He has been represented by Morton Fine Art since 2012.

Available artwork by GA Gardner

About HIROMITSU KUROO
Hiromitsu Kuroo (b. Japan) is a Japanese collage painter working in the tradition of origami. In his work, the canvas serves as the paper, and the gentle manipulation of its surface conveys intricate textural landscapes. The multiple layers of colors in his folded canvases are revealed by sanding the canvas surface. Interested in the juxtaposition and vitality of collaged pieces of canvas, he uses them to accentuate other emerging shapes in his compositions.

Kuroo earned both a BFA and MFA from Tohoku University of Art & Design and has had solo exhibitions at the New York based Tenri Cultural Institute, Gloria Kennedy Gallery, MIKIMOTO NY, Makari and Bronx Community College, as well as the Tokyo-based Gallery Yamaguchi and G-Art Gallery. He was awarded Pollock-Krasner Foundation Grants in 2010 and 2019, Adolph & Esther Gottlieb Foundation Grant in 2022 and the artist residency program for The Golden Foundation in 2019. In 2020, he was interviewed for Forbes Magazine. He has been represented by Morton Fine Art since 2022.

Available artwork by Hiromitsu Kuroo

About AMBER ROBLES-GORDON
Amber Robles-Gordon (b. Puerto Rico) completed her Masters of Fine Arts from Howard University in November 2011, where she has received annual awards and accolades for her artwork. Her exhibitions and artwork has been reviewed and/or featured in many esteemed publications including the Washington Post, the Miami Herald, Huffington Post and Callaloo Art & Culture in the African Diaspora.

Robles-Gordon was commissioned to create temporary and permanent public art installations for numerous art fairs and agencies such as the DC Commission on the Arts and Humanities, DCCAH; Northern Virginia Fine Arts Association (NVFAA); Humanities Council of Washington, D.C.; Howard University, James C. Porter Colloquium; Schomburg Center for Research in Black Culture; the Washington Projects for the Arts; Salisbury University; Martha’s Table; DC Department of General Services and Democracy Fund.

Additionally, she has been commissioned to teach workshops, give commentary and present about her artwork by the Smithsonian Anacostia Museum; Luther College; WETA Television; Al Jazeera; WPFW 89.3 fm; WAMU | American University Radio; The Kojo Nnamdi Show; Howard University, James A. Porter Colloquium; David C. Driskell Center; the Phillips Collection; the African American Museum in Philadelphia; McDaniel College; Salisbury University; Harvey B. Gantt Center; American University and National Museum of African American History and Culture. Her solo exhibition, Successions: Traversing US Colonialism, curated by Larry Ossei-Mensah, was hosted by the American University Museum at the Katzen Arts Center in 2021. She has been represented by Morton Fine Art since 2016.

Available artwork by Amber Robles-Gordon

About PRINA SHAH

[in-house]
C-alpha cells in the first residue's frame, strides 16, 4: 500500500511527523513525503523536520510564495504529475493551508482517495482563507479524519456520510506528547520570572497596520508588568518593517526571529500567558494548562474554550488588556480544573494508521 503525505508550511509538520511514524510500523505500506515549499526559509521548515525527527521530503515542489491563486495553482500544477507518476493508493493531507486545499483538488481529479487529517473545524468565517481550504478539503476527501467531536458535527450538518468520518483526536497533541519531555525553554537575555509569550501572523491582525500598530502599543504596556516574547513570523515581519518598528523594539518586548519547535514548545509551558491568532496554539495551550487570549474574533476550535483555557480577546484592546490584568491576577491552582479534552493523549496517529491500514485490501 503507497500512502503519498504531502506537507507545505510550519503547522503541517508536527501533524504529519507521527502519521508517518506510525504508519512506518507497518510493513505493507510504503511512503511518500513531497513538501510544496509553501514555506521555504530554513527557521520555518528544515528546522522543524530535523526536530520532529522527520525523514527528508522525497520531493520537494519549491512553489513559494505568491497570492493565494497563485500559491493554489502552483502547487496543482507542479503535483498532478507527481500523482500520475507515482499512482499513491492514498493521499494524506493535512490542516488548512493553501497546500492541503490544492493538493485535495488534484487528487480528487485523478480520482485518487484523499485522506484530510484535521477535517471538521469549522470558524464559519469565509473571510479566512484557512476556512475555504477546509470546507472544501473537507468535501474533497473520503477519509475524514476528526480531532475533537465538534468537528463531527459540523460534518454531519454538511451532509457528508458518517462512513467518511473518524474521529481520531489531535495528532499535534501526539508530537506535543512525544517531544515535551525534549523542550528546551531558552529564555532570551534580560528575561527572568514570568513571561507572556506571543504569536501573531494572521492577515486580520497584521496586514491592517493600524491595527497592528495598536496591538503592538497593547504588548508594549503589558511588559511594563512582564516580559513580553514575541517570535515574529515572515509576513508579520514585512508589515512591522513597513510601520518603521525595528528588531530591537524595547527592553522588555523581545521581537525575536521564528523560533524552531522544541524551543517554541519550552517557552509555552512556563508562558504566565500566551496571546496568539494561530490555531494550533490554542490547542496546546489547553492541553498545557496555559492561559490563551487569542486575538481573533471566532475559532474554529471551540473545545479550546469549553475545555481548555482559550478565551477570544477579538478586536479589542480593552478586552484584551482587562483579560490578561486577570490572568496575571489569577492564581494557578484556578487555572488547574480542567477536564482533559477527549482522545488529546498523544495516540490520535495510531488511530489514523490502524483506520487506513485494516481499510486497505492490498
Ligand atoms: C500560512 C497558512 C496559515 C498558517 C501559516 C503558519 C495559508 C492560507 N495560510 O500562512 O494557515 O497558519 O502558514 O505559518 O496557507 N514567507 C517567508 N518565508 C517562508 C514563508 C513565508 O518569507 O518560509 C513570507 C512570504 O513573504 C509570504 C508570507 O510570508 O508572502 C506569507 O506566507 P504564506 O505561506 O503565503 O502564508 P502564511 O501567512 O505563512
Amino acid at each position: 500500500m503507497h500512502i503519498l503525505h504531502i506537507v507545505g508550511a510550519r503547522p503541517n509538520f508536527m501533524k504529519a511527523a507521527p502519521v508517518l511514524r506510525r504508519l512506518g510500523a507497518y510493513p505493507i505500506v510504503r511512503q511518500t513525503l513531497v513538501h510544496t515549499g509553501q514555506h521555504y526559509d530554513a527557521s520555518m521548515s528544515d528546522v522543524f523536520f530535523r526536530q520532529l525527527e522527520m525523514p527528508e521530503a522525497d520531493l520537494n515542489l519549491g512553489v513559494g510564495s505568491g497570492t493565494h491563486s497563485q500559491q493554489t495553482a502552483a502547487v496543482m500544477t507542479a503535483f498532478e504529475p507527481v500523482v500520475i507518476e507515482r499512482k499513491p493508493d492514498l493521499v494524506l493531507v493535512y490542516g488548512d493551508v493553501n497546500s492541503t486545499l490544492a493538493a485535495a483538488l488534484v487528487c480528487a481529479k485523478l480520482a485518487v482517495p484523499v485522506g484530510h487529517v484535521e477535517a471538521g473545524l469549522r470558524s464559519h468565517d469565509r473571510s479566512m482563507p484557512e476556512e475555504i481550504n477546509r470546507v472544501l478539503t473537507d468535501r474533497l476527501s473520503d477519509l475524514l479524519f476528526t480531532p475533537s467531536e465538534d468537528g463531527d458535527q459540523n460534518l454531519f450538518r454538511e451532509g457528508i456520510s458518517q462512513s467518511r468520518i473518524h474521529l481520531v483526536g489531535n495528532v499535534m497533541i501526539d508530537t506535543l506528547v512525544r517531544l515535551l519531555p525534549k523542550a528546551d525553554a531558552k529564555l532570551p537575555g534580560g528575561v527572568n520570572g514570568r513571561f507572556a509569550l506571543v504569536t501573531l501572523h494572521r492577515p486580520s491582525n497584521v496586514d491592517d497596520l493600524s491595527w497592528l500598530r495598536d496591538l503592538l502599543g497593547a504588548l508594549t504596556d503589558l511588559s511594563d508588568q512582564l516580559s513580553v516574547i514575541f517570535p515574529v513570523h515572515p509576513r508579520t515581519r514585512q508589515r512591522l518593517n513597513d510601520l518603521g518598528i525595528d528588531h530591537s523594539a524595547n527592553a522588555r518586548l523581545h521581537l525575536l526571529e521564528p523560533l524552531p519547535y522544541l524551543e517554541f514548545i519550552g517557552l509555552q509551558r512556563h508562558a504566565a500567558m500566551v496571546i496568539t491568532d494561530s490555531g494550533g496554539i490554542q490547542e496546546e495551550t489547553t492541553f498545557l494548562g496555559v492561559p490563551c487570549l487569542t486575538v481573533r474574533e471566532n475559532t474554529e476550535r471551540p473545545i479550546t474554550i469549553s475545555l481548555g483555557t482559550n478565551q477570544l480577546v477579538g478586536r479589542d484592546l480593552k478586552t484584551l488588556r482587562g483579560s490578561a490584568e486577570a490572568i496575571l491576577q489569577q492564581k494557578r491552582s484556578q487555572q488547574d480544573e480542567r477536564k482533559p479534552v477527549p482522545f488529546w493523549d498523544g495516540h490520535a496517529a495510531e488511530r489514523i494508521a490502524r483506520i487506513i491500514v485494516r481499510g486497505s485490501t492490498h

Prina Shah (b. Kenya) is a contemporary artist currently living in Nairobi, Kenya. Born in Kenya to Indian parents, Shah also grew up partially in the U.K.; her artistic work embraces the indeterminacy of her national identity, including a fascination with the formation of selfhood as it relates to a specific cultural context. In a creative practice spanning mixed media—including sculpture, painting, glasswork and less traditional materials such as human hair—Shah’s art challenges the notions of individualized identity within a communal whole. Shah uses meditation as the impetus and foundation of her work, drawing the viewer into a personal narrative and inviting the participant to share in her visual journey of interconnection as she explores what it means to be one among many.

Shah’s work has been included in numerous national and international exhibitions and has been acquired by the permanent collections of Finland’s Poikilo Kouvola Art Museum and the I&M Bank Collective in Kenya, as well as numerous private collections. She has been represented by Morton Fine Art since 2022.

Available artwork by Prina Shah

About Morton Fine Art
Founded in 2010 in Washington, DC by curator Amy Morton, Morton Fine Art (MFA) is a fine art gallery and curatorial group that collaborates with art collectors and visual artists to inspire fresh ways of acquiring contemporary art. Firmly committed to the belief that art collecting can be cultivated through an educational stance, MFA’s mission is to provide accessibility to museum-quality contemporary art through a combination of substantive exhibitions and a welcoming platform for dialogue and exchange of original voice. Morton Fine Art specializes in a stellar roster of nationally and internationally renowned artists as well as has an additional focus on artwork of the African Diaspora.

Morton Fine Art founded the trademark *a pop-up project in 2010. *a pop-up project is MFA’s mobile gallery component which hosts temporary curated exhibitions nationally.

Gallery hours: By appointment only.

Morton Fine Art is located at 52 O St NW #302.

Art Daily | Creating a New Whole | Group Collage Exhibition at Morton Fine Art

19 Jan
Collage art that constructs the present & repairs the past at Morton Fine Art
GA Gardner. So You, 2014. 42 x 65 in. Mixed media on mylar.